• Figure out how to use the catalytic converter wood stove for heat, and the wood cookstove to make some meals (fun!).
  • Take the cardboard boxes from our move to the recycling center. I feel like we’re buried in them!
  • Install hardwood flooring in bedroom (is currently just sub-flooring) so we can set it up and I can get some sleep.

Within Three Months:

  • Put storm windows in the sun room to keep the sills from getting wet. Also repaint the sills.
  • Put some sort of finish (linseed oil?) on the cedar siding of the sun-room to help protect it.
  • Clean out the building behind the house. Get vines off of it. Seal it up. Remove carpet. See if it can be an office.
  • Test the soil around the blueberry bushes and in other spots so I can amend before winter.
  • Fence in pond before Waylon can walk.
  • Plant orchard trees (pear, apple, plum, cherry, mulberry…)
  • Plant white pine to block view of transmission lines behind property.

At Some Point…

  • Clean the silt from the pond.
  • Add rocks to create waterfall down hill from spring into pond. This is for beauty and sound, but also to minimize soil / silt erosion flowing into pond.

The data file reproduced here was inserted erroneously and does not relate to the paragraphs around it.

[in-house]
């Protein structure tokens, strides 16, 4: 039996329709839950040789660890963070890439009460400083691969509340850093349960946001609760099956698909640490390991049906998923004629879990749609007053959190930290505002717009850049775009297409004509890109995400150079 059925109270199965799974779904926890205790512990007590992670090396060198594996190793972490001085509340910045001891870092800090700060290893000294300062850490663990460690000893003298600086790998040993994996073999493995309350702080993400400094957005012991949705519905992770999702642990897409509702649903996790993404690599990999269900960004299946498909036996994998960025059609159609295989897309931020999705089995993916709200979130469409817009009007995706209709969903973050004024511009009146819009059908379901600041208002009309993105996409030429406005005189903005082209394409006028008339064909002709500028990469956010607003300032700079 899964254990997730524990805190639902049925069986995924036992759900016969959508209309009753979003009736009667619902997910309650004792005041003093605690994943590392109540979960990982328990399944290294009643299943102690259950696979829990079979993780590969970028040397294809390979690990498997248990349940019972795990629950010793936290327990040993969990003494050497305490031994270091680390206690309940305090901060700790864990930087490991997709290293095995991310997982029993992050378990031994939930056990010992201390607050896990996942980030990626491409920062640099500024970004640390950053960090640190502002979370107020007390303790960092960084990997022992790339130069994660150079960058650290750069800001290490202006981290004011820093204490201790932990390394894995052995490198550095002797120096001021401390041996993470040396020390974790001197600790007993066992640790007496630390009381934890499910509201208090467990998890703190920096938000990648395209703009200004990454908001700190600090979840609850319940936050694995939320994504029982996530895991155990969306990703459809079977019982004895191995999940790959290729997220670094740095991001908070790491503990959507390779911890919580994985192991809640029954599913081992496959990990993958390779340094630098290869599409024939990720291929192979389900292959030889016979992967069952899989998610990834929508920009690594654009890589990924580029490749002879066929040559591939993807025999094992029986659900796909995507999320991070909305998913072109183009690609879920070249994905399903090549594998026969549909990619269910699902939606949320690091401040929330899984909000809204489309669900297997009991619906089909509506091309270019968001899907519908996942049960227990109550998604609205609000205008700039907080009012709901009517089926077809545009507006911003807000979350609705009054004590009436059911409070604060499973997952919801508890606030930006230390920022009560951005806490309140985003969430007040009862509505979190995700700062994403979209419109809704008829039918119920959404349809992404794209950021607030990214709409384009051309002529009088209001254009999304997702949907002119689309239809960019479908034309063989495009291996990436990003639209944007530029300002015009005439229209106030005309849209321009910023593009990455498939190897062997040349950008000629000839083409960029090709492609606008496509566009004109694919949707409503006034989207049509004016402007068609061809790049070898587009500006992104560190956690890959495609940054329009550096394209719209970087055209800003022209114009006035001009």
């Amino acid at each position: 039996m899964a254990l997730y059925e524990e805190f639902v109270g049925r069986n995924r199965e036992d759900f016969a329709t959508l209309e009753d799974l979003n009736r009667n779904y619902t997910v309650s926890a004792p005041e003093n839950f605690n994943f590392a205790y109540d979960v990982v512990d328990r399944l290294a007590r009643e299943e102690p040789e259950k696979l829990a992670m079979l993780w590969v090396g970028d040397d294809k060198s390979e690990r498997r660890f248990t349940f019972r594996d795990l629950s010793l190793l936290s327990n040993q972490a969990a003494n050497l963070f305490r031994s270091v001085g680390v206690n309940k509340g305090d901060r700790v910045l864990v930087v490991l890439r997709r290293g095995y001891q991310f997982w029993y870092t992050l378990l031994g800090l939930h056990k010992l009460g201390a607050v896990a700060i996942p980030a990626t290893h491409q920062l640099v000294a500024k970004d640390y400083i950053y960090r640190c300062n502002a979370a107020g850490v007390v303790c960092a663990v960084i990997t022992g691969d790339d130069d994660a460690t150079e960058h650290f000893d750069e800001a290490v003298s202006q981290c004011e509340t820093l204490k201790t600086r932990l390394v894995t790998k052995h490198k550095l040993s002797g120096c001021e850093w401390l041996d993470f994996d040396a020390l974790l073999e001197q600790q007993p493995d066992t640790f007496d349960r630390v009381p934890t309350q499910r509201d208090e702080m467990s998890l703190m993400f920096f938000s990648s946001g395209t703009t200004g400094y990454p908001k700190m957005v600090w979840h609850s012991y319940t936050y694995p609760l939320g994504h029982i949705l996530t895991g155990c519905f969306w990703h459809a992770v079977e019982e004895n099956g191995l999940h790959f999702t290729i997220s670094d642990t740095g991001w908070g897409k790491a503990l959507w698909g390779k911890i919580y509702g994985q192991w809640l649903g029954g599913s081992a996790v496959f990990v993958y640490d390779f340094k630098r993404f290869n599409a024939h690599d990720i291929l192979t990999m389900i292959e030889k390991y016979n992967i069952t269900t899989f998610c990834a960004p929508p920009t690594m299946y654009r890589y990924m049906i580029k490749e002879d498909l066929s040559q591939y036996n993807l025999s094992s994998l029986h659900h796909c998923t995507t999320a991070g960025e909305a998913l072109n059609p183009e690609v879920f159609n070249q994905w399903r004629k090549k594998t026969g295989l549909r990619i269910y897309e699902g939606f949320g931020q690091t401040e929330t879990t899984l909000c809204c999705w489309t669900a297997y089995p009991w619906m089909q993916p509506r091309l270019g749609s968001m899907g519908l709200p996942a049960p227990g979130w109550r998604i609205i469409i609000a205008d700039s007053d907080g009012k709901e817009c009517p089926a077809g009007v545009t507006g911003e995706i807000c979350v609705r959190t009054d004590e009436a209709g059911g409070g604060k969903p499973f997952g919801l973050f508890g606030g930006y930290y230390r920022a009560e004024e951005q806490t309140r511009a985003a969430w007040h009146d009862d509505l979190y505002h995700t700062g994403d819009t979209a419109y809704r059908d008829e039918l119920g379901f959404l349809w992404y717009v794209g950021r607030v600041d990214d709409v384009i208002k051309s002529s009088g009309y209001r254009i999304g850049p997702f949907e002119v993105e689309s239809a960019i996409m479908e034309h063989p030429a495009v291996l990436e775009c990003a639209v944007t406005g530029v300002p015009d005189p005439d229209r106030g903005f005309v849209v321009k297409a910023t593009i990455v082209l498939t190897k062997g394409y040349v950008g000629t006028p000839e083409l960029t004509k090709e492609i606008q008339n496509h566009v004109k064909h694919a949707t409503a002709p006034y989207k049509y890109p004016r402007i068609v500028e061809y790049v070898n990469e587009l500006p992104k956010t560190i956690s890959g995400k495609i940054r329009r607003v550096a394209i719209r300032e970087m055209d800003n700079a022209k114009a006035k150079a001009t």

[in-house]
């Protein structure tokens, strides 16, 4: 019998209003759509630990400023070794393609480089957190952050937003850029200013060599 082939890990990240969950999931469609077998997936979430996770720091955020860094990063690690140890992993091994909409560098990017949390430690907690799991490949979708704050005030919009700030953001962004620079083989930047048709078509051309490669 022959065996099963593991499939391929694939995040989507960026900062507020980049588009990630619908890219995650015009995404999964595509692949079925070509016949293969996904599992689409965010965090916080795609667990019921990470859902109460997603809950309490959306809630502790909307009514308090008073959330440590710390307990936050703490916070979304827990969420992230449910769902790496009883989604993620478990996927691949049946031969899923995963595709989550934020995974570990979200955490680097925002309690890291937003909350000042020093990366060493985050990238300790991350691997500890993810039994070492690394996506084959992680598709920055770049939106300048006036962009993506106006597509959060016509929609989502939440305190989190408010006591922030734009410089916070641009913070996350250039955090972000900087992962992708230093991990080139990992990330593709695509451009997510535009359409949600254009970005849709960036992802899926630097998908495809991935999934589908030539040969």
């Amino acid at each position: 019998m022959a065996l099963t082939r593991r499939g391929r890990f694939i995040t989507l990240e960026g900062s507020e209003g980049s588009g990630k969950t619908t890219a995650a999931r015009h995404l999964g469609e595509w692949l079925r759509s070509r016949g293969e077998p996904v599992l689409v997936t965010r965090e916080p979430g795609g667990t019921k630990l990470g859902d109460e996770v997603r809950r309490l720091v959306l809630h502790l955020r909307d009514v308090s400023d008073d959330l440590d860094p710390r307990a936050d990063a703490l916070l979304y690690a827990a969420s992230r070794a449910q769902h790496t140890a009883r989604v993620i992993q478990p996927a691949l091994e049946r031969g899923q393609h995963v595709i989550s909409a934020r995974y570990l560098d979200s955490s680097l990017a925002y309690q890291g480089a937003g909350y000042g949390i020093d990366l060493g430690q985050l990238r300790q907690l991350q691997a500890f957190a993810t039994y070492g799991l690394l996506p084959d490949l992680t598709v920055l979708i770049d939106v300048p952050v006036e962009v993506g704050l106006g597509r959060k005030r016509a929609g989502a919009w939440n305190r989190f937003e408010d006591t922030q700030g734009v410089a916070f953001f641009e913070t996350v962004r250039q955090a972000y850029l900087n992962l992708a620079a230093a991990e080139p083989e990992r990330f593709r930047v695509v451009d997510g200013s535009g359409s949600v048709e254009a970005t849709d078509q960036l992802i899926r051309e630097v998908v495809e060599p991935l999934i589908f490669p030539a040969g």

• Build: Chicken coop (or reclaim an old outbuilding), outdoor shower, solar food dehydrator, fire-pit / brick patio, chicken-processing area, garden produce washing / cleaning area (all with water from the uphill spring)…
  • Repair damaged barn siding.
  • Hook the spring back up to the house so we can have gravity-fed spring water if needed.
  • Do something with the marshy area below the pond where water spills into. Consider bamboo labyrinth if I can get a rhizome barrier deep enough. Otherwise, think along the lines of celery patch, watercress, rice, river cane, sorghum…
  • Drain the gutters further away from house, either into pond or rain catchment system with overflow into pond.
  • Cut down dead walnut tree at start of driveway.
  • Reclaim existing fruit trees with heavy pruning (three apples and possibly some cherry).
  • Build trails throughout wooded section of property.
  • Build fencing and reclaim goat-shed for sheep.